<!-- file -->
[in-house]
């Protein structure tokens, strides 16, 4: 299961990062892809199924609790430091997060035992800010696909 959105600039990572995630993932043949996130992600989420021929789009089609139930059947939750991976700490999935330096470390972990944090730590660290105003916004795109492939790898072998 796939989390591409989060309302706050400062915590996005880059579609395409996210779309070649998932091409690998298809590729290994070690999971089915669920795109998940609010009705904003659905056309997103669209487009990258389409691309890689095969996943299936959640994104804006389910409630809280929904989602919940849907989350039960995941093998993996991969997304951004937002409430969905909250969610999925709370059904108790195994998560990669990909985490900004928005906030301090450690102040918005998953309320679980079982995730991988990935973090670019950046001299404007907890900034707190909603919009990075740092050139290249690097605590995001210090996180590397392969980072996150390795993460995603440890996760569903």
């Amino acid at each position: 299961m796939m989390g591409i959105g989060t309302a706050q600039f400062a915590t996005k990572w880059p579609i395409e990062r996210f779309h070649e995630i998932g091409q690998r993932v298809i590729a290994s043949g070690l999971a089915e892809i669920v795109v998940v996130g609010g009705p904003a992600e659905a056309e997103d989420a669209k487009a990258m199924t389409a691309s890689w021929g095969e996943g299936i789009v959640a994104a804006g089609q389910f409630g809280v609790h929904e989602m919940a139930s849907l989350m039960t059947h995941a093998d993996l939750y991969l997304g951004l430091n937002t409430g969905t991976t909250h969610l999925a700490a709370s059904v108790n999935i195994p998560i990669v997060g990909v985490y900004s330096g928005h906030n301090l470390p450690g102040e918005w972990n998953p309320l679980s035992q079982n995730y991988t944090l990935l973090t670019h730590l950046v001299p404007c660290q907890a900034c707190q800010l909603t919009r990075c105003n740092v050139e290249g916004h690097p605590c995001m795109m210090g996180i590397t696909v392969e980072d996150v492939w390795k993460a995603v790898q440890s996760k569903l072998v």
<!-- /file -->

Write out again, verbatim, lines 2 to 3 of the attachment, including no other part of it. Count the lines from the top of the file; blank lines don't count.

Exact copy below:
């Protein structure tokens, strides 16, 4: 299961990062892809199924609790430091997060035992800010696909 959105600039990572995630993932043949996130992600989420021929789009089609139930059947939750991976700490999935330096470390972990944090730590660290105003916004795109492939790898072998 796939989390591409989060309302706050400062915590996005880059579609395409996210779309070649998932091409690998298809590729290994070690999971089915669920795109998940609010009705904003659905056309997103669209487009990258389409691309890689095969996943299936959640994104804006389910409630809280929904989602919940849907989350039960995941093998993996991969997304951004937002409430969905909250969610999925709370059904108790195994998560990669990909985490900004928005906030301090450690102040918005998953309320679980079982995730991988990935973090670019950046001299404007907890900034707190909603919009990075740092050139290249690097605590995001210090996180590397392969980072996150390795993460995603440890996760569903």
């Amino acid at each position: 299961m796939m989390g591409i959105g989060t309302a706050q600039f400062a915590t996005k990572w880059p579609i395409e990062r996210f779309h070649e995630i998932g091409q690998r993932v298809i590729a290994s043949g070690l999971a089915e892809i669920v795109v998940v996130g609010g009705p904003a992600e659905a056309e997103d989420a669209k487009a990258m199924t389409a691309s890689w021929g095969e996943g299936i789009v959640a994104a804006g089609q389910f409630g809280v609790h929904e989602m919940a139930s849907l989350m039960t059947h995941a093998d993996l939750y991969l997304g951004l430091n937002t409430g969905t991976t909250h969610l999925a700490a709370s059904v108790n999935i195994p998560i990669v997060g990909v985490y900004s330096g928005h906030n301090l470390p450690g102040e918005w972990n998953p309320l679980s035992q079982n995730y991988t944090l990935l973090t670019h730590l950046v001299p404007c660290q907890a900034c707190q800010l909603t919009r990075c105003n740092v050139e290249g916004h690097p605590c995001m795109m210090g996180i590397t696909v392969e980072d996150v492939w390795k993460a995603v790898q440890s996760k569903l072998v």